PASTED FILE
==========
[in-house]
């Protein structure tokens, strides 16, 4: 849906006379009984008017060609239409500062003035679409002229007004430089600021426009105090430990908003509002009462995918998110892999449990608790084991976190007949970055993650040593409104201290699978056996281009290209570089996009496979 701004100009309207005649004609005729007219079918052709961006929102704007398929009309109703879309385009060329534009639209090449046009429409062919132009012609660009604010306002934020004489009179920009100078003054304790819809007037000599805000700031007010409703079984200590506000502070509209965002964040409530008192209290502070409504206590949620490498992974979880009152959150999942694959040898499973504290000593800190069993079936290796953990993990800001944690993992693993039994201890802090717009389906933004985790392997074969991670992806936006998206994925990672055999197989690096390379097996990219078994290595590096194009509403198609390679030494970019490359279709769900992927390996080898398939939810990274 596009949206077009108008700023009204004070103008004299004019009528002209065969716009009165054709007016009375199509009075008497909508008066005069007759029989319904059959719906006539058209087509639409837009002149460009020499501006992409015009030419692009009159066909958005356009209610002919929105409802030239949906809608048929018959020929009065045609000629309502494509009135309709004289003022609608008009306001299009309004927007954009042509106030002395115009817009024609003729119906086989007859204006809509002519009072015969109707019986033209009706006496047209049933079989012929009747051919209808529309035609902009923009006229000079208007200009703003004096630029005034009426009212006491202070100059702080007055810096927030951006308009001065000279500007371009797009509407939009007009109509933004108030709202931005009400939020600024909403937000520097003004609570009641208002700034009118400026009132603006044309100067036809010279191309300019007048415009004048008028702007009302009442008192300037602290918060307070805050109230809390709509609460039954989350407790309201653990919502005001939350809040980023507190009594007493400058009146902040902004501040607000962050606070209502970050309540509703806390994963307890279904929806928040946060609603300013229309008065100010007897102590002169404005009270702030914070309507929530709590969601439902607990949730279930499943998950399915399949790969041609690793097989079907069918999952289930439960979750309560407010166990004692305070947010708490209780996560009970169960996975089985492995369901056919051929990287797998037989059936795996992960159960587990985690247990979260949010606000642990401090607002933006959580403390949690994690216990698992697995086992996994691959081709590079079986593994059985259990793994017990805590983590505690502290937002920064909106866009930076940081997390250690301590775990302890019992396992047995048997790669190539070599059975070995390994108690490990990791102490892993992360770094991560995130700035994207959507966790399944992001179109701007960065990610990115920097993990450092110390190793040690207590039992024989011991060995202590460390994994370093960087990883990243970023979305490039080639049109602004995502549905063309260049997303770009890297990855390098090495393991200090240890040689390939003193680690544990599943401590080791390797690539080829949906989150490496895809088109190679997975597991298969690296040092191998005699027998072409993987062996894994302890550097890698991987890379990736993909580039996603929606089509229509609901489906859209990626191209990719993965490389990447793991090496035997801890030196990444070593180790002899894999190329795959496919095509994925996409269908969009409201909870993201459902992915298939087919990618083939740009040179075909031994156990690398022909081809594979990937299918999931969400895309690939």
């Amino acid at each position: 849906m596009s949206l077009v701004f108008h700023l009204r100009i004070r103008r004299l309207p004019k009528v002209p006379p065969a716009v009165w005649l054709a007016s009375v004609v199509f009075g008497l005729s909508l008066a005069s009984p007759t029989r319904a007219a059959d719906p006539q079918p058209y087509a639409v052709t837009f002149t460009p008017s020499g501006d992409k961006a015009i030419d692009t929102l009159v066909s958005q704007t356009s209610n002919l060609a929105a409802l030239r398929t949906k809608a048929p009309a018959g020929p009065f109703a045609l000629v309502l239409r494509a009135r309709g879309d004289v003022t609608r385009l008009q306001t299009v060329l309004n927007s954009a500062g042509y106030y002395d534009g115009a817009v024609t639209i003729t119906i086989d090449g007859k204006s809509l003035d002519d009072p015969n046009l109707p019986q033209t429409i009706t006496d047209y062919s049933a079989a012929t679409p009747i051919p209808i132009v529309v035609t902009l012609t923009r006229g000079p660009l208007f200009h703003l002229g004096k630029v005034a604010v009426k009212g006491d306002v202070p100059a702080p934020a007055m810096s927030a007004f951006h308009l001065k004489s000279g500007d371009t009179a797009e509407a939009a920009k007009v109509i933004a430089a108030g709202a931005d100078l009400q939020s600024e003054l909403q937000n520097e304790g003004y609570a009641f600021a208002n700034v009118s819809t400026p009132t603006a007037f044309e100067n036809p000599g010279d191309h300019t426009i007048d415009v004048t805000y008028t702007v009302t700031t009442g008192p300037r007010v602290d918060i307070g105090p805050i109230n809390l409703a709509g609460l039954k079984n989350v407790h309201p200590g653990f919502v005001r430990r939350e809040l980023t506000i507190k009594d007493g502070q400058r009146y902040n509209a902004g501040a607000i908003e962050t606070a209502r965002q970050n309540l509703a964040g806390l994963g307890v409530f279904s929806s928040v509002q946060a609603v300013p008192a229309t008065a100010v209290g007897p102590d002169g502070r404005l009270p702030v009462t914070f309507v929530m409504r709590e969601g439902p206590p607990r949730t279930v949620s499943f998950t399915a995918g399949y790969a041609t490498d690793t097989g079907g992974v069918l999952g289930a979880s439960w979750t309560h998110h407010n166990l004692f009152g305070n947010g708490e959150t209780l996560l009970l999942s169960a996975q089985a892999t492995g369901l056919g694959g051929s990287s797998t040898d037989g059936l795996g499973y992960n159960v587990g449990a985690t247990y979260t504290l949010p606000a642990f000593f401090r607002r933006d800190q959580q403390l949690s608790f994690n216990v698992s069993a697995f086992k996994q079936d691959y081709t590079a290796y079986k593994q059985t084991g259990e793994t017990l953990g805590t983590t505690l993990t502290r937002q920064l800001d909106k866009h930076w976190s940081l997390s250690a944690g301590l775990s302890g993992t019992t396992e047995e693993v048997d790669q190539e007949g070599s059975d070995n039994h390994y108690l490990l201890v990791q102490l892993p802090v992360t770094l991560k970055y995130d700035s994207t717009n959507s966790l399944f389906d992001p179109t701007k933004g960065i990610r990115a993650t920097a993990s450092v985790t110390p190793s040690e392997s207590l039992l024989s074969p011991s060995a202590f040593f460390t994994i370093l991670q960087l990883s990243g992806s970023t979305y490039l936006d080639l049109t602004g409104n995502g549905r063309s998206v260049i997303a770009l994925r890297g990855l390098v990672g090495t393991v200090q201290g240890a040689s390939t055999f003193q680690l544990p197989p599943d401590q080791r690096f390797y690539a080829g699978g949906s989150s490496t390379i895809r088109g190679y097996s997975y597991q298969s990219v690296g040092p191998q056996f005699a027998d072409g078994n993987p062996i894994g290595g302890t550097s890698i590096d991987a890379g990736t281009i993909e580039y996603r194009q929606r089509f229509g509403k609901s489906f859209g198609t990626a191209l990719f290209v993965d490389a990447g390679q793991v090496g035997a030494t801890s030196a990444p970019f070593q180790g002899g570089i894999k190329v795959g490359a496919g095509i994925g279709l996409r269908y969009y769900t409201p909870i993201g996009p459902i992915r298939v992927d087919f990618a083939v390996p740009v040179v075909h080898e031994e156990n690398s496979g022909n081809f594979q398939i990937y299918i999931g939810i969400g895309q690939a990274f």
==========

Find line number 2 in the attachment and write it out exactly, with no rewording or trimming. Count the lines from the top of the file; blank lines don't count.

């Protein structure tokens, strides 16, 4: 849906006379009984008017060609239409500062003035679409002229007004430089600021426009105090430990908003509002009462995918998110892999449990608790084991976190007949970055993650040593409104201290699978056996281009290209570089996009496979 701004100009309207005649004609005729007219079918052709961006929102704007398929009309109703879309385009060329534009639209090449046009429409062919132009012609660009604010306002934020004489009179920009100078003054304790819809007037000599805000700031007010409703079984200590506000502070509209965002964040409530008192209290502070409504206590949620490498992974979880009152959150999942694959040898499973504290000593800190069993079936290796953990993990800001944690993992693993039994201890802090717009389906933004985790392997074969991670992806936006998206994925990672055999197989690096390379097996990219078994290595590096194009509403198609390679030494970019490359279709769900992927390996080898398939939810990274 596009949206077009108008700023009204004070103008004299004019009528002209065969716009009165054709007016009375199509009075008497909508008066005069007759029989319904059959719906006539058209087509639409837009002149460009020499501006992409015009030419692009009159066909958005356009209610002919929105409802030239949906809608048929018959020929009065045609000629309502494509009135309709004289003022609608008009306001299009309004927007954009042509106030002395115009817009024609003729119906086989007859204006809509002519009072015969109707019986033209009706006496047209049933079989012929009747051919209808529309035609902009923009006229000079208007200009703003004096630029005034009426009212006491202070100059702080007055810096927030951006308009001065000279500007371009797009509407939009007009109509933004108030709202931005009400939020600024909403937000520097003004609570009641208002700034009118400026009132603006044309100067036809010279191309300019007048415009004048008028702007009302009442008192300037602290918060307070805050109230809390709509609460039954989350407790309201653990919502005001939350809040980023507190009594007493400058009146902040902004501040607000962050606070209502970050309540509703806390994963307890279904929806928040946060609603300013229309008065100010007897102590002169404005009270702030914070309507929530709590969601439902607990949730279930499943998950399915399949790969041609690793097989079907069918999952289930439960979750309560407010166990004692305070947010708490209780996560009970169960996975089985492995369901056919051929990287797998037989059936795996992960159960587990985690247990979260949010606000642990401090607002933006959580403390949690994690216990698992697995086992996994691959081709590079079986593994059985259990793994017990805590983590505690502290937002920064909106866009930076940081997390250690301590775990302890019992396992047995048997790669190539070599059975070995390994108690490990990791102490892993992360770094991560995130700035994207959507966790399944992001179109701007960065990610990115920097993990450092110390190793040690207590039992024989011991060995202590460390994994370093960087990883990243970023979305490039080639049109602004995502549905063309260049997303770009890297990855390098090495393991200090240890040689390939003193680690544990599943401590080791390797690539080829949906989150490496895809088109190679997975597991298969690296040092191998005699027998072409993987062996894994302890550097890698991987890379990736993909580039996603929606089509229509609901489906859209990626191209990719993965490389990447793991090496035997801890030196990444070593180790002899894999190329795959496919095509994925996409269908969009409201909870993201459902992915298939087919990618083939740009040179075909031994156990690398022909081809594979990937299918999931969400895309690939």